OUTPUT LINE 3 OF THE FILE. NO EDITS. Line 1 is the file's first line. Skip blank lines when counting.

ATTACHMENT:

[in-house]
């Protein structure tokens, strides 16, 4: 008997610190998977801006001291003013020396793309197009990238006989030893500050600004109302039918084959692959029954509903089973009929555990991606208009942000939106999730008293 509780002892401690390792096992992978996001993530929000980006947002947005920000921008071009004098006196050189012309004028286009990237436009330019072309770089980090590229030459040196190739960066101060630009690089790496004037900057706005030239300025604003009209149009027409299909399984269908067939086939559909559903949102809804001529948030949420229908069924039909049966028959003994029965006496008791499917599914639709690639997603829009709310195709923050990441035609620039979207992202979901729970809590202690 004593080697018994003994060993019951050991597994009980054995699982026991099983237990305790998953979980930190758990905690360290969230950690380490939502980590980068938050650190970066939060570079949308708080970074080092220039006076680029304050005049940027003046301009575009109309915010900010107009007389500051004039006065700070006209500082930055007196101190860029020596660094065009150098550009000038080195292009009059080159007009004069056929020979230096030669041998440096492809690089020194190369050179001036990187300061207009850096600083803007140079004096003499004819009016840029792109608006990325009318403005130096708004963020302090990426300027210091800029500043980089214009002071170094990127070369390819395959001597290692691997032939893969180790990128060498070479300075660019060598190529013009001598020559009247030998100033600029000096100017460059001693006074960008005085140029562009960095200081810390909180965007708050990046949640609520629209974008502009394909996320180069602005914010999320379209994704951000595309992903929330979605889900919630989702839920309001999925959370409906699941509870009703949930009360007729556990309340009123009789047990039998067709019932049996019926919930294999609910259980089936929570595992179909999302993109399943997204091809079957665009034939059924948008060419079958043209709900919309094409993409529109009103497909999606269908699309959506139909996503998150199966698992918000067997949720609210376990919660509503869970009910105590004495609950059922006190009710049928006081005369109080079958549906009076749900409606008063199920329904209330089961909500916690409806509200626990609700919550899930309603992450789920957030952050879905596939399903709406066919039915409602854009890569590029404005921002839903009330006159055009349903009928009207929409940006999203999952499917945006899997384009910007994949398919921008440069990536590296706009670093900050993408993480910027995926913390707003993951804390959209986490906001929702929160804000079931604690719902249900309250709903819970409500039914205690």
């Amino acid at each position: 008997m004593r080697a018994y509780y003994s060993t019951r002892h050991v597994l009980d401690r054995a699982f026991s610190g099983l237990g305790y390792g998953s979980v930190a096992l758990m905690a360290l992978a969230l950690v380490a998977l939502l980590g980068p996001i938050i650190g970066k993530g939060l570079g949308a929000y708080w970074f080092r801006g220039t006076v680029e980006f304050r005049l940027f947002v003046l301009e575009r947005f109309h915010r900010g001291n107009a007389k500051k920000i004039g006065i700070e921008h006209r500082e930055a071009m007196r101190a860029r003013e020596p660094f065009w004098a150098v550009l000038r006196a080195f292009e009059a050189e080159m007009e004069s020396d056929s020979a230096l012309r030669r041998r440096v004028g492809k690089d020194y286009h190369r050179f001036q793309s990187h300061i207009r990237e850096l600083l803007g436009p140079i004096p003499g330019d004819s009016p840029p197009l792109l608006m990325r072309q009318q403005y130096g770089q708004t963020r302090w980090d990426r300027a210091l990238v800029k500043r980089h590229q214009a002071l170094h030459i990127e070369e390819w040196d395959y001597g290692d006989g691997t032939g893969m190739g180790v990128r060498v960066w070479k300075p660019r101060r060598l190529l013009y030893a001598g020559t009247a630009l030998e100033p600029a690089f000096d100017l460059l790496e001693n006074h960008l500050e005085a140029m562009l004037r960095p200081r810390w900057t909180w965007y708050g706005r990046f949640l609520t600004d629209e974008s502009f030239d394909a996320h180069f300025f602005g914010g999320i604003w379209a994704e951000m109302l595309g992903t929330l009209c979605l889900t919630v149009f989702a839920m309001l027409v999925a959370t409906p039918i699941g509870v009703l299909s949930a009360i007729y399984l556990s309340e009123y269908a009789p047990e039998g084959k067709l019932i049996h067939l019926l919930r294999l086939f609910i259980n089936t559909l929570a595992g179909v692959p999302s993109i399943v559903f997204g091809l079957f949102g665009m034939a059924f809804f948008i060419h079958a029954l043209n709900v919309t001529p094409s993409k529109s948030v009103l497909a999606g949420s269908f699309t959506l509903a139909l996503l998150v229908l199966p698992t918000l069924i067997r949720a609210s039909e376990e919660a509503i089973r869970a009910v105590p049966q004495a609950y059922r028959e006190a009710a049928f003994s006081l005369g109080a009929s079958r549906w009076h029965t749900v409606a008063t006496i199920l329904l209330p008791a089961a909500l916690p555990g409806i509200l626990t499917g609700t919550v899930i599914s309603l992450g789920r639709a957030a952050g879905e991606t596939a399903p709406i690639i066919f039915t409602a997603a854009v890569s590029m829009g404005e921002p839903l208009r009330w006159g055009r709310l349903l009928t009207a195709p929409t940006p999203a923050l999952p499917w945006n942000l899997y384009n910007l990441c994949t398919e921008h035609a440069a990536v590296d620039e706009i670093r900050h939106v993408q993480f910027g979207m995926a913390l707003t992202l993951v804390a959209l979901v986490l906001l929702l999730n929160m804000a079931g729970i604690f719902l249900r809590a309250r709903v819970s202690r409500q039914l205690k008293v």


């Amino acid at each position: 008997m004593r080697a018994y509780y003994s060993t019951r002892h050991v597994l009980d401690r054995a699982f026991s610190g099983l237990g305790y390792g998953s979980v930190a096992l758990m905690a360290l992978a969230l950690v380490a998977l939502l980590g980068p996001i938050i650190g970066k993530g939060l570079g949308a929000y708080w970074f080092r801006g220039t006076v680029e980006f304050r005049l940027f947002v003046l301009e575009r947005f109309h915010r900010g001291n107009a007389k500051k920000i004039g006065i700070e921008h006209r500082e930055a071009m007196r101190a860029r003013e020596p660094f065009w004098a150098v550009l000038r006196a080195f292009e009059a050189e080159m007009e004069s020396d056929s020979a230096l012309r030669r041998r440096v004028g492809k690089d020194y286009h190369r050179f001036q793309s990187h300061i207009r990237e850096l600083l803007g436009p140079i004096p003499g330019d004819s009016p840029p197009l792109l608006m990325r072309q009318q403005y130096g770089q708004t963020r302090w980090d990426r300027a210091l990238v800029k500043r980089h590229q214009a002071l170094h030459i990127e070369e390819w040196d395959y001597g290692d006989g691997t032939g893969m190739g180790v990128r060498v960066w070479k300075p660019r101060r060598l190529l013009y030893a001598g020559t009247a630009l030998e100033p600029a690089f000096d100017l460059l790496e001693n006074h960008l500050e005085a140029m562009l004037r960095p200081r810390w900057t909180w965007y708050g706005r990046f949640l609520t600004d629209e974008s502009f030239d394909a996320h180069f300025f602005g914010g999320i604003w379209a994704e951000m109302l595309g992903t929330l009209c979605l889900t919630v149009f989702a839920m309001l027409v999925a959370t409906p039918i699941g509870v009703l299909s949930a009360i007729y399984l556990s309340e009123y269908a009789p047990e039998g084959k067709l019932i049996h067939l019926l919930r294999l086939f609910i259980n089936t559909l929570a595992g179909v692959p999302s993109i399943v559903f997204g091809l079957f949102g665009m034939a059924f809804f948008i060419h079958a029954l043209n709900v919309t001529p094409s993409k529109s948030v009103l497909a999606g949420s269908f699309t959506l509903a139909l996503l998150v229908l199966p698992t918000l069924i067997r949720a609210s039909e376990e919660a509503i089973r869970a009910v105590p049966q004495a609950y059922r028959e006190a009710a049928f003994s006081l005369g109080a009929s079958r549906w009076h029965t749900v409606a008063t006496i199920l329904l209330p008791a089961a909500l916690p555990g409806i509200l626990t499917g609700t919550v899930i599914s309603l992450g789920r639709a957030a952050g879905e991606t596939a399903p709406i690639i066919f039915t409602a997603a854009v890569s590029m829009g404005e921002p839903l208009r009330w006159g055009r709310l349903l009928t009207a195709p929409t940006p999203a923050l999952p499917w945006n942000l899997y384009n910007l990441c994949t398919e921008h035609a440069a990536v590296d620039e706009i670093r900050h939106v993408q993480f910027g979207m995926a913390l707003t992202l993951v804390a959209l979901v986490l906001l929702l999730n929160m804000a079931g729970i604690f719902l249900r809590a309250r709903v819970s202690r409500q039914l205690k008293v």